Turning Research into Patents

In South Dakota’s heartland, where farmers thresh wheat and soybeans and send hogs and steers to market, Denichiro Otsuga harvests a different kind of crop: ideas.

Research by Assistant Professor Weiping Zhang, left, and Professor David Francis could lead to a new technology to protect pigs against a deadly form of E. coli. Currently, there are no preventative solutions offered by major veterinary biological companies to combat the E. coli bacteria (enterotoxic E. coli) that has been the focus of the scientists.

Otsuga, who has a Ph.D. in devotemental molecular genetics from the University of Utah, was hired July 1, 2008, to set up and direct SDSU’s Technology Transfer Office.

That was the first step in a strategy to create a path to move discoveries out of SDSU’s laboratories, through the patent process, and into the hands of private industry partners who will help develop and market those inventions. The result, ultimately, is that the company, SDSU, and the inventors all benefit from making a new product that can make life better for the customers who want to buy it.

For example?

SDSU discoveries have led to new agreements with various companies to develop:

• Technologies that can protect baby pigs against a deadly form of E. coli;

• An improved means of testing for a respiratory and reproductive illness in pigs;

• A new “nanoparticle” technology that can deliver a variety of drugs to where they are needed in the body; and

• A new device for measuring the efficiency of solar cells.

Clichés notwithstanding, the sky is not the limit for one SDSU technology. Scientists just received funding from the National Aeronautics and Space Administration that uses blue-green algae to make ethanol and other drop-in fuels, but could also make it easier for human colonies in space to clean wastewater and produce oxygen.

The project started with an idea from the SDSU inventors, which was supplemented with proof-of-concept funding from the Technology Transfer Office to show an idea’s feasibility, which lead to a much larger grant award from NASA.

Otsuga concentrated first on setting up a process and making scientists aware of what’s involved in commercializing inventions. He likens his first years on the job to building a road that leads from the lab to the marketplace. Now that the process is in place, he’s placing more emphasis on moving specific projects toward commercialization. In farm-to-market terms, it’s the equivalent of tarping down the loads and getting the trucks on the road.

But not every good idea gets the green light to proceed.

“I think every technology has commercial value. It’s just a matter of where you set your bar or threshold. If I’m investing tens of thousands of dollars to have a technology patented, I have to be very, very selective about which projects will move forward toward the patent process,” Otsuga says. “I don’t think that’s necessarily a bad thing. It forces everyone to be more thoughtful.”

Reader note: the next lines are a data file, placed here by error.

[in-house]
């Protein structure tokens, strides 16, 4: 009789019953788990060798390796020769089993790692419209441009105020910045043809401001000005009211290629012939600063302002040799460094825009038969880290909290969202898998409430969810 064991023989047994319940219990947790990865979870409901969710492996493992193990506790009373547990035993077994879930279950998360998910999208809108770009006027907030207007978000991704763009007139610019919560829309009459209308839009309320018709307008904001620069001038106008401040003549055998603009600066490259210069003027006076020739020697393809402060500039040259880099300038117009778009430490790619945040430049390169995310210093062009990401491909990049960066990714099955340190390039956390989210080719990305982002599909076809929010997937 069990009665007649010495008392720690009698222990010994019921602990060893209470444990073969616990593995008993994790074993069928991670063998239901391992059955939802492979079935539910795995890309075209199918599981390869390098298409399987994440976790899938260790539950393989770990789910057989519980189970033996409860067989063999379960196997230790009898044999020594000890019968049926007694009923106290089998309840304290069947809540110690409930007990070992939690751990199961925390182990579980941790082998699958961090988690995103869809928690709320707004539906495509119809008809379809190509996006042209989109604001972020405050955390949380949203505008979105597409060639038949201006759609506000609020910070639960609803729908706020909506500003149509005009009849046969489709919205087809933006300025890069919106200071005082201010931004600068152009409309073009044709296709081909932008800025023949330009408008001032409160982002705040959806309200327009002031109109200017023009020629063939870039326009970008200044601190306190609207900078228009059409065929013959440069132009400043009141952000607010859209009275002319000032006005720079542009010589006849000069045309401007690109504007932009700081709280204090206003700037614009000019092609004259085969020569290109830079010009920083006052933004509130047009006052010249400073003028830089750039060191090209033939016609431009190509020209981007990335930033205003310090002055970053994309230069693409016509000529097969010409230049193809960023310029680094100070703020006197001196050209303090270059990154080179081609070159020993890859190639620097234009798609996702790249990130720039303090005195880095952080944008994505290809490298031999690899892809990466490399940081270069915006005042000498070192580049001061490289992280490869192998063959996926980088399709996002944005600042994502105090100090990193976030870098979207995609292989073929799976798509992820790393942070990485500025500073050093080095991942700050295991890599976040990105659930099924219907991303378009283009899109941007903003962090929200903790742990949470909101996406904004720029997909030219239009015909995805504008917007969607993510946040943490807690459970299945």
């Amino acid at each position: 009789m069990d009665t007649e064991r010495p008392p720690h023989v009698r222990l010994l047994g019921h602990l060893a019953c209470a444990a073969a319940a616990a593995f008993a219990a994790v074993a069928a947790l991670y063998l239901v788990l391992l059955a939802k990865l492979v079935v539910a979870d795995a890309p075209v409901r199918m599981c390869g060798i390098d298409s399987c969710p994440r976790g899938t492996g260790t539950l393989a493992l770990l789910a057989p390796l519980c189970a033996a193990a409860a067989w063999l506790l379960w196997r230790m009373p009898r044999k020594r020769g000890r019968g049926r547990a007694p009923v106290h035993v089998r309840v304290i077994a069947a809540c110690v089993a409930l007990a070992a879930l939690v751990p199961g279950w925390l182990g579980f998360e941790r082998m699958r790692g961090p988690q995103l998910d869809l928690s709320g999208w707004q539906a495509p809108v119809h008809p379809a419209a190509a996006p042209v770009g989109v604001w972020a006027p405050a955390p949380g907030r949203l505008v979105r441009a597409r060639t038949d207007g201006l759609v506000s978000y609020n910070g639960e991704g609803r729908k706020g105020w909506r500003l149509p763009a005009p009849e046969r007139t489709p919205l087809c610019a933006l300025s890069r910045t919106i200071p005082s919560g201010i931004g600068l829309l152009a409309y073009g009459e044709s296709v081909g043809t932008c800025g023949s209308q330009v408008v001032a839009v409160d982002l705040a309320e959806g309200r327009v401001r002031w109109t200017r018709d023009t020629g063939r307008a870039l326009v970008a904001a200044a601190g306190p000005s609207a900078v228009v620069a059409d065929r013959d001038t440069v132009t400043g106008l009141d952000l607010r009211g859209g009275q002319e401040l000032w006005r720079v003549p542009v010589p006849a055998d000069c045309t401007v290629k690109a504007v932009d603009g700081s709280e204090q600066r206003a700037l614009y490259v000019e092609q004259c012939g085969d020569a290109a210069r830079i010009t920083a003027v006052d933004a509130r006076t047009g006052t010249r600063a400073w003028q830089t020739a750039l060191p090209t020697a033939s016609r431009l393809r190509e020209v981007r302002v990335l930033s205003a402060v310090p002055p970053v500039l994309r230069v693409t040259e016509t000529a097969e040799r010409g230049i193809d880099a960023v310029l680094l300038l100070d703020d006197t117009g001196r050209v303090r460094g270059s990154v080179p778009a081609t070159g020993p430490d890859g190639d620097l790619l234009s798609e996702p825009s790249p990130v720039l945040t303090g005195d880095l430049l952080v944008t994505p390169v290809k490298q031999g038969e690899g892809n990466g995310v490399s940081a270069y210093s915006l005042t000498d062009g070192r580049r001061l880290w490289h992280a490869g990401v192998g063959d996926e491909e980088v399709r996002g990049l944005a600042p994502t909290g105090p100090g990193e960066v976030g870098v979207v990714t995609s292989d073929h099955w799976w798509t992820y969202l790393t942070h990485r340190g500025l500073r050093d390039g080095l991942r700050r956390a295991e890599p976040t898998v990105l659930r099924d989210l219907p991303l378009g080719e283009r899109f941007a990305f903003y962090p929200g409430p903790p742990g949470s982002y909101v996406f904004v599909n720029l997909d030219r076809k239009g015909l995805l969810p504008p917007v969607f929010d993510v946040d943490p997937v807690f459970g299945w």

The statistics from Otsuga’s office show what he is talking about: compared to peer institutions around the country that harvest one idea from $3.2 million in research expenditures for every invention disclosure they file, SDSU spends $1.4 million per disclosure.

But SDSU’s Technology Transfer Office is far more selective in what inventions it chooses to patent by selecting 20 percent of the invention disclosures into the patent process thus far. In comparison, peer institutions file patents on about 60 percent of disclosures.

Otsuga created the traffic signal system to move the good ideas toward the market and the first few ideas put on the road have successfully reached the destination efficiently. In some cases, they came back with goods in return, in the form of additional funding from federal agencies and private investment.

After the initial harvest and sending out the product to the market, the profit must be put back in to the system to make it sustainable.

Because it takes a long time and lots of money to obtain a patent and then commercialize the technology (see sidebar), the system needs continuous investment. For the fiscal year ending June 30, 2010, the Technology Transfer Office generated a record $1.2 million in revenue. Half of the revenue is shared with the inventors and the other half is retained by SDSU.

As SDSU expands the Technology Transfer Office operation, it needs to survey the field, Otsuga says.

It is too soon to say which departments at SDSU generate the most valuable intellectual properties. Otsuga says there are key colleges that generate a lot of invention disclosures—among them Agriculture and Biological Sciences, Engineering, and Pharmacy—but the good ideas might come from anywhere. The number of inventions from a particular college or department might fluctuate widely from one year to the next depending on where researchers stand in the research process.

“The bottom line is that a very efficient path and system has been created at SDSU to commercialize SDSU inventions,” Otsuga says. “SDSU now has a challenge to keep this path open and then expand it.”




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